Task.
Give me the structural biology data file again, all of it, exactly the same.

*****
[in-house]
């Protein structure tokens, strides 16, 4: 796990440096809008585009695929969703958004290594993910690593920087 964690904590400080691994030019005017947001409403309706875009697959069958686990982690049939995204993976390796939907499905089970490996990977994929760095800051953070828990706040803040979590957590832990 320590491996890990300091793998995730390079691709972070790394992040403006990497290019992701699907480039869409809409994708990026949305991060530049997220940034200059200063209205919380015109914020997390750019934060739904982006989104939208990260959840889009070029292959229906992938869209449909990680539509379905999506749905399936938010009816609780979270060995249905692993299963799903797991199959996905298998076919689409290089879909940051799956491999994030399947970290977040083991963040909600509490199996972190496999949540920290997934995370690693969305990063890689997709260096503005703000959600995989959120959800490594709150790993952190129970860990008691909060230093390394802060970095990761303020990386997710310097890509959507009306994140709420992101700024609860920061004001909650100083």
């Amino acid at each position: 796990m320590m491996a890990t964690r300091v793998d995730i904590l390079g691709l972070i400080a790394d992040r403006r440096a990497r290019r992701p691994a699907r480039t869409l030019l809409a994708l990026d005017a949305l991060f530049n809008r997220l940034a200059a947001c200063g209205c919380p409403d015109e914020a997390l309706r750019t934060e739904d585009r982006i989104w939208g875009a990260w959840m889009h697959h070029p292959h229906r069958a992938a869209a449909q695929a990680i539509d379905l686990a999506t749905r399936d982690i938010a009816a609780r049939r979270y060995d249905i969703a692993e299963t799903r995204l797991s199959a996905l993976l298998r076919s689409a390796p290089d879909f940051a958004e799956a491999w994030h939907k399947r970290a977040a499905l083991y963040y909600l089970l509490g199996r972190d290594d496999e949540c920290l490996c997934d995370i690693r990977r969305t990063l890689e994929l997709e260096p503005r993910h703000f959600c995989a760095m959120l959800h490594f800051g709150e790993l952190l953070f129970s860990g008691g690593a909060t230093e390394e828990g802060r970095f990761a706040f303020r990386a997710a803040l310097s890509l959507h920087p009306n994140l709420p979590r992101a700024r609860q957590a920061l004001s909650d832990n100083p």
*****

[in-house]
């Protein structure tokens, strides 16, 4: 796990440096809008585009695929969703958004290594993910690593920087 964690904590400080691994030019005017947001409403309706875009697959069958686990982690049939995204993976390796939907499905089970490996990977994929760095800051953070828990706040803040979590957590832990 320590491996890990300091793998995730390079691709972070790394992040403006990497290019992701699907480039869409809409994708990026949305991060530049997220940034200059200063209205919380015109914020997390750019934060739904982006989104939208990260959840889009070029292959229906992938869209449909990680539509379905999506749905399936938010009816609780979270060995249905692993299963799903797991199959996905298998076919689409290089879909940051799956491999994030399947970290977040083991963040909600509490199996972190496999949540920290997934995370690693969305990063890689997709260096503005703000959600995989959120959800490594709150790993952190129970860990008691909060230093390394802060970095990761303020990386997710310097890509959507009306994140709420992101700024609860920061004001909650100083």
């Amino acid at each position: 796990m320590m491996a890990t964690r300091v793998d995730i904590l390079g691709l972070i400080a790394d992040r403006r440096a990497r290019r992701p691994a699907r480039t869409l030019l809409a994708l990026d005017a949305l991060f530049n809008r997220l940034a200059a947001c200063g209205c919380p409403d015109e914020a997390l309706r750019t934060e739904d585009r982006i989104w939208g875009a990260w959840m889009h697959h070029p292959h229906r069958a992938a869209a449909q695929a990680i539509d379905l686990a999506t749905r399936d982690i938010a009816a609780r049939r979270y060995d249905i969703a692993e299963t799903r995204l797991s199959a996905l993976l298998r076919s689409a390796p290089d879909f940051a958004e799956a491999w994030h939907k399947r970290a977040a499905l083991y963040y909600l089970l509490g199996r972190d290594d496999e949540c920290l490996c997934d995370i690693r990977r969305t990063l890689e994929l997709e260096p503005r993910h703000f959600c995989a760095m959120l959800h490594f800051g709150e790993l952190l953070f129970s860990g008691g690593a909060t230093e390394e828990g802060r970095f990761a706040f303020r990386a997710a803040l310097s890509l959507h920087p009306n994140l709420p979590r992101a700024r609860q957590a920061l004001s909650d832990n100083p």